BOOK: Giannozzo Manetti, "Biographical Writings"
Giannozzo Manetti: Biographical Writings. Edited and translated by Stefano U. Baldassarri and Rolf Bagemihl. The I Tatti Renaissance Library, Vol. 9. Harvard University Press, 2003. 0674011341. xix + 330 pp.
Manetti was a Florentine writer, orator and politician who lived in the first half of the 15th century. This book contains his short biographies of Dante, Petrarca, Boccaccio, Socrates, Seneca, and very short biographical sketches of several other people, mostly less well known Renaissance authors and scholars.
As with many other books from the I Tatti Renaissance Library series, I found this fairly dull reading. I already had some very vague and minimal knowledge of the lives of Dante, Petrarca, Boccaccio, Socrates, and Seneca, and I don't really care all that much about the extra details presented in the biographies in this book. Another thing I disliked is that these biographies consist almost exclusively of praise; I admit that the subjects weren't particularly evil people, but one still wonders if Manetti's presentation is not a bit too one-dimensional. But then, given what the editors say about Manetti's character on p. xiii, we shouldn't be too surprised; he seems to have been a bit of a self-satisfied bourgeois. When Seneca, who as a stoic would have advised people not to be too fond of perishable things, but who was himself obscenely wealthy ("Much of this he acquired by lending money in Britain; according to Dio, the excessive rates of interest that he exacted were among the causes of revolt in that country." -- Bertrand Russel's History of Western Philosophy, ch. 28), is quite justly accussed of gross hypocrisy, it is hardly surprising that Manetti the wealthy merchant and businessman comes valiantly to his aid (p. 269).
I guess one should be reading this book not with the intention of learning about the lives of Dante et al., but to learn how Manetti and authors like him approached the writing of biography, and to see what sort of relationship with the past they tried to establish through this. The editors admit as much in the preface, p. xiv: "More importantly, all of them [= these biographies] [...] show the Florentine humanists' great self-awareness concerning the rediscovery of classical culture they were self-promoting." In fact the self-awareness is sometimes so great as to be downright annoying; Manetti keeps on attaching "our" to the names of classical authors, as if he was one of them and the intervening thousand or so years of history merely a trifle which we can easily ignore or pretend it doesn't exist.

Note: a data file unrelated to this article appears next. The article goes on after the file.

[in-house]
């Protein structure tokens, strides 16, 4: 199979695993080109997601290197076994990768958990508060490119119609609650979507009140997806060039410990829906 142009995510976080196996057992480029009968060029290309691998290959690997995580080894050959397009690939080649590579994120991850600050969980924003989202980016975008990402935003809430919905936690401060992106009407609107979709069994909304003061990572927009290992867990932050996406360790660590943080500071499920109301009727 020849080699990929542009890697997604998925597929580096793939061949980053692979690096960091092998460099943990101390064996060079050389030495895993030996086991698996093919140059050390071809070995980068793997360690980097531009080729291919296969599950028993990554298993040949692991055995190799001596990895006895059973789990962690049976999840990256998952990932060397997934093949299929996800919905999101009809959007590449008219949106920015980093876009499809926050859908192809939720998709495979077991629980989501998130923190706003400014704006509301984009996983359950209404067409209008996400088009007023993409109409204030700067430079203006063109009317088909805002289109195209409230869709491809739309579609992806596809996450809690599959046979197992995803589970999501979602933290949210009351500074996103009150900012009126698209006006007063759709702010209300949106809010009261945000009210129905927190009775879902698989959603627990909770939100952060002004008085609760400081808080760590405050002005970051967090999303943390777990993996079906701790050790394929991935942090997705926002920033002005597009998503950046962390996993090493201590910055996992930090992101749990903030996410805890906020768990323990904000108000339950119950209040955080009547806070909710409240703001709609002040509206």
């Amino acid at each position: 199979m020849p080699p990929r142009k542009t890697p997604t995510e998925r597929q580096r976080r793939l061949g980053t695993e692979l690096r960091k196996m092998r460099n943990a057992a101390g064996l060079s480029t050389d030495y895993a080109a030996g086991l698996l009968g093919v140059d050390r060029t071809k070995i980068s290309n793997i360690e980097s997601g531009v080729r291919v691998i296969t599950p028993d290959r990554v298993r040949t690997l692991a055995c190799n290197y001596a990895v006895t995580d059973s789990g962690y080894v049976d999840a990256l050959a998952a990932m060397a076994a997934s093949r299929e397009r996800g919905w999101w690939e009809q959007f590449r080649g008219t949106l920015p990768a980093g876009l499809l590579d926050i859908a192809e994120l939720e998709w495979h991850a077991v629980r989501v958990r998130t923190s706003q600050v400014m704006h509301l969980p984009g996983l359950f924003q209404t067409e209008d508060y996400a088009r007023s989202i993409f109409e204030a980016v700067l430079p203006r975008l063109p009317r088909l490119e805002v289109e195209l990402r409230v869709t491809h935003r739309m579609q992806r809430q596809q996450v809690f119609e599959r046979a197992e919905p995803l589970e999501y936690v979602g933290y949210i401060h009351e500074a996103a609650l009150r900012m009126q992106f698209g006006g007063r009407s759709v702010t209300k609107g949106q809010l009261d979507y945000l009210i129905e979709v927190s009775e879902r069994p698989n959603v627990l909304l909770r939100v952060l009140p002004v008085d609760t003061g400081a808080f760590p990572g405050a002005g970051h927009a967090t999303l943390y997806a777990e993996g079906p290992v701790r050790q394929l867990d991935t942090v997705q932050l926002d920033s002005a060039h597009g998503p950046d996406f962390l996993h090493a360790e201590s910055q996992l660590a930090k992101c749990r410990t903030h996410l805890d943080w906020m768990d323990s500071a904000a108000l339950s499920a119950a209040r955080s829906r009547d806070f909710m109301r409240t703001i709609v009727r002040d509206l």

The way these biographies are structured reminded me of Plutarch and Suetonius, especially the latter with whom Manetti seemed to share the characteristic that they were good at gathering information about their subject but were then not very critical of these sources when deciding what to include in their biographies and how to present it. But at least Suetonius would always include plenty of lurid anecdotes about each of his emperors, while such condiments are sadly lacking in Manetti's biographies. No wonder that I found him dull, like Plutarch but unlike Suetonius. Still, I liked the idea of pairing the lives of Socrates and Seneca in the same way that Plutarch always wrote about one Greek and one Latin person, trying to choose two people with roughly similar roles in life and in society.
Anyway, although as I said I found this to be for the most part dull reading, there were a few curious and/or amusing passages:
From pp. 71-73 it seems that Petrarch had to deal with plenty of obsessive fans, just like the famous pop stars nowadays.
On p. 237 Manetti says that in his time, the house in which Seneca had been born was supposedly still preserved: "the Spaniards [...] point out a certain house at Cordoba as his dwelling, asserting that it has been in continuous existence down to our times". I must admit that this sounds more like a story for naive tourists, but it's a nice story anyway.
At the end of the biography of Socrates, Manetti briefly mentions four other people named Socrates (p. 233). He does the same for Seneca, but there, apart from Seneca the philosopher and his namesake father the rhetor, he only finds one other Seneca, a bishop. (Incidentally, in Manetti's time it was apparently not known that the philosopher Seneca and his father the rhetor were two different people, leading Manetti to compute with some admiration that Seneca must have lived well over a hundred years, p. 279.)